yeah, I’ve only seen him on the video podcasts and Rogan and that, and he’s not small. He doesn’t look like he’s fading away to a shadow. He’s got some muscle mass. 

Aidan

00:04:34 – 00:04:47

Yeah, also, just on a sudden. But he’s talking about like having 300 grammes of fat per day. Which fat has nine calories per gram. So nine times three. That’s like 2700 calories just coming from fat inside. 

Tyler

00:04:47 – 00:04:48

Yeah, it’s huge. 

Aidan

00:04:48 – 00:05:00

Yeah. Um, yeah. Six. So I suppose one question I was having with the like seizures and stuff like that. Is there, like, medication resistant seizures? Is that a thing as well? 

Tyler

00:05:00 – 00:06:03

Yeah, there is. So, you know, seizures are classified or epilepsy are classified into various categories. So based on how resistant to seizure treatment drugs the epilepsy is, um, you know, you’ll be categorised under certain levels of seriousness, the most serious being it’s called SRSE. Yeah, As I mentioned, ketogenic diet isn’t usually a frontline or first approach for treating seizures in adult populations. It’s usually implemented if there have been unsuccessful attempts to control seizures with medications and things like that. Um, SRSE is typically, um, a resistance to or like a continued seizure, even with multiple levels of anti-seizure medications. Um, there is research out there showing that if you jump onto a ketogenic diet, as in a proper therapeutic ketogenic diet, um, you will typically get a seizure reduction, if not a complete freedom of seizures.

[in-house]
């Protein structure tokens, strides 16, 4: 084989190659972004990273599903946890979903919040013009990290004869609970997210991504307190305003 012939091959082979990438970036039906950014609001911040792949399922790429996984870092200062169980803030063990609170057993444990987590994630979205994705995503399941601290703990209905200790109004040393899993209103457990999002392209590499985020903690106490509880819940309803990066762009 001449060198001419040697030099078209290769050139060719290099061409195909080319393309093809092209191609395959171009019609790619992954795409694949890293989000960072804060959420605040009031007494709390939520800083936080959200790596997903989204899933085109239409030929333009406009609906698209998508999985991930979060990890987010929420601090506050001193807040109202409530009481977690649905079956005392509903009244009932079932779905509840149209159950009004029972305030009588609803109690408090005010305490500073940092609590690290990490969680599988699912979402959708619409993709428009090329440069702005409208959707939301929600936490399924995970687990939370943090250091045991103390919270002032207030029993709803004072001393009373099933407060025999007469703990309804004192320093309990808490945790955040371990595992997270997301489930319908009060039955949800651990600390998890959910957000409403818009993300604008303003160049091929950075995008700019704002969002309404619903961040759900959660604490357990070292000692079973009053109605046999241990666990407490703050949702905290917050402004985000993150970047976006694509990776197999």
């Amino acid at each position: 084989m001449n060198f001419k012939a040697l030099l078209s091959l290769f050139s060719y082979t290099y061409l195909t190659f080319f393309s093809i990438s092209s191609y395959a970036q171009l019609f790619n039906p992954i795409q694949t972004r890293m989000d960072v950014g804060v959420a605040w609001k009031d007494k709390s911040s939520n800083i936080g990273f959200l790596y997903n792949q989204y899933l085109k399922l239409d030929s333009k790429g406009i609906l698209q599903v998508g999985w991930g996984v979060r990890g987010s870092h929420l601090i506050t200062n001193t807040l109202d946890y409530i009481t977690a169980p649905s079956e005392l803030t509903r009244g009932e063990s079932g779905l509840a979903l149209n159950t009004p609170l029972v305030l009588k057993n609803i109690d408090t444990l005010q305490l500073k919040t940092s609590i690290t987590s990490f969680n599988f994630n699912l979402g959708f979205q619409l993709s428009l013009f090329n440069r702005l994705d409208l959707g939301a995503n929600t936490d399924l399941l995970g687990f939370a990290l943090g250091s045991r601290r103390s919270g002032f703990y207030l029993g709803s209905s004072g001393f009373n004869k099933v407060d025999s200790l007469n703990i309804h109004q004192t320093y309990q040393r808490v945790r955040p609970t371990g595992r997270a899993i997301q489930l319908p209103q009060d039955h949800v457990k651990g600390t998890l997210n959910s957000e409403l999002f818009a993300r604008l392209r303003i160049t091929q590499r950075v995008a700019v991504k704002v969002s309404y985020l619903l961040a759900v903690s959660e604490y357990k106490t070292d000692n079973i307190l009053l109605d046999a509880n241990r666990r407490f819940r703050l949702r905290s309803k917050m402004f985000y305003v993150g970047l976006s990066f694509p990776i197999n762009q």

Tyler

00:06:03 – 00:06:45

Like I said, the research kind of shows this in combination or ketogenic diet in combination with the medications, not just ketogenic diet alone. It’s kind of a duty of care thing. You can’t just stop someone’s medications that treating him for a serious illness. Um, but they added to it wasn’t being fixed with the medications alone. Advocate a diet that’s kind of fixed. It’s like, Well, what’s the extra variable? Um, but yeah, the research is kind of hard to interpret because there’s no clear direct link that you can draw and say this is just from the ketogenic time. They could have potentially just got better from being on the medication for longer. Um, that’s probably unlikely soon as it hasn’t been effective. 

Tyler

00:06:45 – 00:06:55